Although Foner admires the moral and physical courage of those who rescued and gave testimony for fugitive slaves, he is keenly aware of the oversimplifications that have accrued from 150 years of folklore and written testimony about the underground railroad itself. Blacks and whites worked together in an admirable cause, but not as equals. An abolitionist who wrote an editorial, gave a keynote speech, defended the accused in court, and contributed significant sums for the cause was likely to be white; the ‘conductor’ who passed along messages between ‘stations,’ who guided fugitives along country paths or walked city streets near a ‘depot’ was likely to be black. The abolitionists who directed Vigilance Committees were themselves divided between Garrisonian immediatists willing to condone some measure of violence and gradualists who valued law obedience. The ‘gateway to freedom’ very often proved to be a ship, a carriage, an over-ground railroad or all three of them together. If there is a representative fugitive slave, he would be a skilled, early middle-aged male who had already hired himself out, had some money, and who was fleeing from a border state of the upper South unaccompanied by wife or children. He was not a field hand from a Deep South plantation. Although Foner is rightly wary of statistics, he estimates that by 1860, perhaps 30,000 of some four million slaves had escaped to freedom—that would be only .73% of the slave population.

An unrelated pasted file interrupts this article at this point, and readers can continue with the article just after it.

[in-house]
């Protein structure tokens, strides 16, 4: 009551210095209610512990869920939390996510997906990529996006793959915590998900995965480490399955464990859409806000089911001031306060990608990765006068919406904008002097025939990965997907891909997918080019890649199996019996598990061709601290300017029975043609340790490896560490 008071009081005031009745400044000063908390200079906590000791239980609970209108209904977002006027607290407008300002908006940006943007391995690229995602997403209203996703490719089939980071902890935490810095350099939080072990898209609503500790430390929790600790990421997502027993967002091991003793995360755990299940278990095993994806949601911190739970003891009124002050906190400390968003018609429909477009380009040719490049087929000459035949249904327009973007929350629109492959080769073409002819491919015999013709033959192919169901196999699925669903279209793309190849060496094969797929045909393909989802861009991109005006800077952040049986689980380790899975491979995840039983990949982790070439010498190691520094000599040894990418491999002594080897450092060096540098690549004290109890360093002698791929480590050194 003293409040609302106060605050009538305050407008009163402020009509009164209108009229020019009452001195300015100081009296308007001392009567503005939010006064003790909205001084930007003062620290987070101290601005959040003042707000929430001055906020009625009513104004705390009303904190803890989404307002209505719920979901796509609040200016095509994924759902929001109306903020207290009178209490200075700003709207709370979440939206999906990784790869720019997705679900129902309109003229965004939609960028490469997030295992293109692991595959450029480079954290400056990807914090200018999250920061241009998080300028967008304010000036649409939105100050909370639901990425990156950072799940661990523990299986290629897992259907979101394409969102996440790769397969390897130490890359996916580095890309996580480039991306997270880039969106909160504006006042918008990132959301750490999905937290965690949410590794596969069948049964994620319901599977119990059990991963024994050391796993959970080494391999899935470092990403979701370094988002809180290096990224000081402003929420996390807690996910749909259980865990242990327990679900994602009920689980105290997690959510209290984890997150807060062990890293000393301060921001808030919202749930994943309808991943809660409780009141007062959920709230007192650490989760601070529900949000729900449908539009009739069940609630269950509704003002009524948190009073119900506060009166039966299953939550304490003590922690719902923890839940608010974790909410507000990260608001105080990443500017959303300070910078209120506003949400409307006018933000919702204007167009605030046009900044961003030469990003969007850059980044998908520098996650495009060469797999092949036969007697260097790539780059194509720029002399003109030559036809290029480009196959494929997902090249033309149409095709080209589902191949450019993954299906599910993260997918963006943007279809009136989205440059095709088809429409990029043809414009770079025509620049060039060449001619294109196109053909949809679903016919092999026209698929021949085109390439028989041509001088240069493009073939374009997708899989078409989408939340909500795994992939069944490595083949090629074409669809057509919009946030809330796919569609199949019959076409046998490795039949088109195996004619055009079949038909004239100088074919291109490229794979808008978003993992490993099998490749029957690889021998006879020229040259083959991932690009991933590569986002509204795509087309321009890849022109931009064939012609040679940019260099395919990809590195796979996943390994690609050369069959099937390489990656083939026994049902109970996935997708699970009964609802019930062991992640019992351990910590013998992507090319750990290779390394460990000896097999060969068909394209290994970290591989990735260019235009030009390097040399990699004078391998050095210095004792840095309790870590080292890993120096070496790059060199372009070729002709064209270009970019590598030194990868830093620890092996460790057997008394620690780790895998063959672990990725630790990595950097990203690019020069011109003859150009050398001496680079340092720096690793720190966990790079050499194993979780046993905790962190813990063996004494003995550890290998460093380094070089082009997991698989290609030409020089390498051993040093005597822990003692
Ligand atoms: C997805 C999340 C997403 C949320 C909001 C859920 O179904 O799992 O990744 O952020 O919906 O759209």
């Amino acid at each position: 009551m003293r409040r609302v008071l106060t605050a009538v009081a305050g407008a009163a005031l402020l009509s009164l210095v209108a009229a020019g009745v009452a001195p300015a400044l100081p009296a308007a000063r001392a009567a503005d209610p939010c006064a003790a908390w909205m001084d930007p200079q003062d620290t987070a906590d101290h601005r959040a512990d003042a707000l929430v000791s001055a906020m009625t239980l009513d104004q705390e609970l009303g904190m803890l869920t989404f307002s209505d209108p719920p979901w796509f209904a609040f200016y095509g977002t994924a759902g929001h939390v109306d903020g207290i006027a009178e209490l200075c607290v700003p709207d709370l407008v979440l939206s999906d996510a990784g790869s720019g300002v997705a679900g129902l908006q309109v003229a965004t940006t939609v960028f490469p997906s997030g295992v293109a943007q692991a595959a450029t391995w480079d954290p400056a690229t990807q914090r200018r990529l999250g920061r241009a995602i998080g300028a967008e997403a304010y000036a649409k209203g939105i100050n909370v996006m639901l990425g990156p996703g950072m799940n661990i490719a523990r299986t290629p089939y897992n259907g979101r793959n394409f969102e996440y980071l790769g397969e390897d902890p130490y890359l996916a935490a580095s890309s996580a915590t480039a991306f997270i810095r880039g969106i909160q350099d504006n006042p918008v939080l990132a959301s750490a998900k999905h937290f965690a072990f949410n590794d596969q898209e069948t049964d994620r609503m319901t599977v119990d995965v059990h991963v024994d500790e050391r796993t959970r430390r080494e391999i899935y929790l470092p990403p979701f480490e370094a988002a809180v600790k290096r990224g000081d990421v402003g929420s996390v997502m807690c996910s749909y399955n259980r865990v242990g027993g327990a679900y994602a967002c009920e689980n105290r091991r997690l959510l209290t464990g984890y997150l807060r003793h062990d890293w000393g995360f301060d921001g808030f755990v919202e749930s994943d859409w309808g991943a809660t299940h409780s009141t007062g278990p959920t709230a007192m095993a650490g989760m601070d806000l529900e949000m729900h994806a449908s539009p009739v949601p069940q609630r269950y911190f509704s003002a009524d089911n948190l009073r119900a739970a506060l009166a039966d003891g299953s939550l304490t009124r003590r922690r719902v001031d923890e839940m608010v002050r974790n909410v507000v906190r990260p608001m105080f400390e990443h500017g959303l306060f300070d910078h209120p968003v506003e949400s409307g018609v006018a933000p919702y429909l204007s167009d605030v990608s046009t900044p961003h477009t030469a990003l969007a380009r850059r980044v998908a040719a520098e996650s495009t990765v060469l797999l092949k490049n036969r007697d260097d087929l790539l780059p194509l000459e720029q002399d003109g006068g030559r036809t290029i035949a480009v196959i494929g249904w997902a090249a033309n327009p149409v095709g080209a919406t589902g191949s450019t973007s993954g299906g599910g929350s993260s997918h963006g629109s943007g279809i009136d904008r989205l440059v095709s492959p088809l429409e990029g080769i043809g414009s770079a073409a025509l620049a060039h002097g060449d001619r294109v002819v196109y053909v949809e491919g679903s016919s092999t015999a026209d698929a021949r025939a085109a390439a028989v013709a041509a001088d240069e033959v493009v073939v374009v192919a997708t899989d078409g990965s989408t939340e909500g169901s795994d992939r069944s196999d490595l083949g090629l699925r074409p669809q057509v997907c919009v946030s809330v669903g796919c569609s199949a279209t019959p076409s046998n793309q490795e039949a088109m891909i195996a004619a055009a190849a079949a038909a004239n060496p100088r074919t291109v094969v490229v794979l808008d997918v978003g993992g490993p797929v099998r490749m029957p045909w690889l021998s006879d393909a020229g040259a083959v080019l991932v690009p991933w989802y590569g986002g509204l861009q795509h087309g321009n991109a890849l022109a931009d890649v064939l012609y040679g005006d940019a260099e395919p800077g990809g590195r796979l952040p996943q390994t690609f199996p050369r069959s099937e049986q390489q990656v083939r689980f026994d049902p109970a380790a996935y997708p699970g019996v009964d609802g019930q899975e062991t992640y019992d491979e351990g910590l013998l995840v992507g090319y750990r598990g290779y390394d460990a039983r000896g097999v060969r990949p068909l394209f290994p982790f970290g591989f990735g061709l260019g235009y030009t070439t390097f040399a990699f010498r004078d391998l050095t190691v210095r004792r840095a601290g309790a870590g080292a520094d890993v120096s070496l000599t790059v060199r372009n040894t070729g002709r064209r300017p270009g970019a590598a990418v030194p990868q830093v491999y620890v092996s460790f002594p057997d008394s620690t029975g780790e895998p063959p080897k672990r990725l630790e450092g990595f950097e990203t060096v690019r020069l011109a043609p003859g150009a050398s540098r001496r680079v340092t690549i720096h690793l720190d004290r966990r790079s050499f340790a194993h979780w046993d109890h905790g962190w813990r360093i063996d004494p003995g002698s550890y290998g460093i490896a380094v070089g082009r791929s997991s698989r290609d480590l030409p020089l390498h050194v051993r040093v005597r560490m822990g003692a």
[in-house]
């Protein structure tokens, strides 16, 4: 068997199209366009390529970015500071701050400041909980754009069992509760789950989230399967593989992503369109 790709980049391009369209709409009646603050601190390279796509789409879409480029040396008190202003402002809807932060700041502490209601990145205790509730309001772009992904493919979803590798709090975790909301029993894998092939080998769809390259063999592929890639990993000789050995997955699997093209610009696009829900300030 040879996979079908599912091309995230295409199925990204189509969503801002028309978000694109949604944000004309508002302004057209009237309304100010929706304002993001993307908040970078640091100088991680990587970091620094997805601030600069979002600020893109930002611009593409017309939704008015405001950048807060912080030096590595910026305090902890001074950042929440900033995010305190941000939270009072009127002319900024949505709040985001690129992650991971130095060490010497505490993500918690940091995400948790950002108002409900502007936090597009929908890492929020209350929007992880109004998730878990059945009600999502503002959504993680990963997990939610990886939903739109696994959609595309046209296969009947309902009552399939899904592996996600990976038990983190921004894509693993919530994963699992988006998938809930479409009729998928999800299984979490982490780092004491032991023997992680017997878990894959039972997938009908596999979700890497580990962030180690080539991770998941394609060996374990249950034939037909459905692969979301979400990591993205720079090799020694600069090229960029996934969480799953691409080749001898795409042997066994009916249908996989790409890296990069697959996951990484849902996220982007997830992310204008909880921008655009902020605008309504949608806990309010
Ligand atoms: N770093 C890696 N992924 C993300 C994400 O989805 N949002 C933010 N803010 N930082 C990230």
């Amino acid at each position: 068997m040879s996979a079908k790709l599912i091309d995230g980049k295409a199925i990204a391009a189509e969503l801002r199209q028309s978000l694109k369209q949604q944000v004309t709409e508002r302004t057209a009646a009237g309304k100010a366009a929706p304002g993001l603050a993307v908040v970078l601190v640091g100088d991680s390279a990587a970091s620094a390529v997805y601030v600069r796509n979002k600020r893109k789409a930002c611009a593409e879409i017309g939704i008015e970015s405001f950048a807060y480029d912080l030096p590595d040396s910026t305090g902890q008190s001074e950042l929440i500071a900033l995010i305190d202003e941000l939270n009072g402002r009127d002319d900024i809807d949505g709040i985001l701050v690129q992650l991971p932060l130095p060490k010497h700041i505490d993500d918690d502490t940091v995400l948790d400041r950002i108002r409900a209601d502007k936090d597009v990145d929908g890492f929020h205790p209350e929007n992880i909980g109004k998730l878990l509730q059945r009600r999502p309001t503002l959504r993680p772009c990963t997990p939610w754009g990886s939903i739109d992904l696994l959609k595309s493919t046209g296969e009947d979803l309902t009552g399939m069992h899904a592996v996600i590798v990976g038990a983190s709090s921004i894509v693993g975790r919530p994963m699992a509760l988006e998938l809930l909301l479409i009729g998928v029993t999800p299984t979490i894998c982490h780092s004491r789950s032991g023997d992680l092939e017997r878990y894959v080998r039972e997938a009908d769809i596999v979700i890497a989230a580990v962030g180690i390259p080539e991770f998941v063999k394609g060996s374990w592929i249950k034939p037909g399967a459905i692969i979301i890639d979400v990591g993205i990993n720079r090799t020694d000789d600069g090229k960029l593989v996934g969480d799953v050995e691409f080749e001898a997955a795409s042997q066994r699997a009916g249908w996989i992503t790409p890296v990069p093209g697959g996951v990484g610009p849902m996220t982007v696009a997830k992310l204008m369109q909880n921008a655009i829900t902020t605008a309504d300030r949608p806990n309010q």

Foner’s Introduction singles out a restricted aspect of its general subject: “This book is a study of fugitive slaves and the underground railroad in New York City.” Focusing on New York proves to be both highly informative and deeply troubling.  William Lloyd Garrison, Wendell Phillips, Frederick Douglass and Harriet Tubman, central to most accounts of abolitionism and the Underground Railroad, are experienced by Foner’s reader from within the context of New York City as distant voices and absent presences. Instead, underlying social conditions prevail: we see the largest city, largest port and commercial center of the nation divided and immobilized by slavery, very much to the advantage of Southern interests. Chattel slavery does not legally end in New York until 1827. Seven years later, an anti-black riot convulses the city. The Vigilance Committee is opposed and often thwarted by the Union Safety Committee.  New York Mayor Fernando Wood is an outspoken pro-slavery Southern sympathizer. The financial interests of New York cotton merchants, textile manufacturers and their bankers (New York’s variant of the Lords of the Loom) exert hidden influence upon such unsavory prosecutorial figures as Richard Riker, Recorder of the Court of Special Sessions, and Tobias Boudinot, city constable, who together with their “accomplices” round up and expedite the return of fugitive slaves with needed haste but frequent ease.  Monetary contributions for anti-slavery activities needed from New York’s wealthy, evangelical Tappan brothers tempers the demands of leaders drawn toward Garrisonian outrage. Samuel Cornish, black editor of the Colored American, writes an editorial sternly admonishing blacks who urge violence in freeing captured slaves. During the 1850s, not one fugitive slave is rescued from the hands of New York authorities or the federally appointed Commissioner of the 1850 fugitive slave law. Instead, approximately 300 fugitive slaves are returned to slavery. In the 1860 presidential election, Republican Abraham Lincoln carries New York State but loses New York City by more than a 20% margin of the electorate.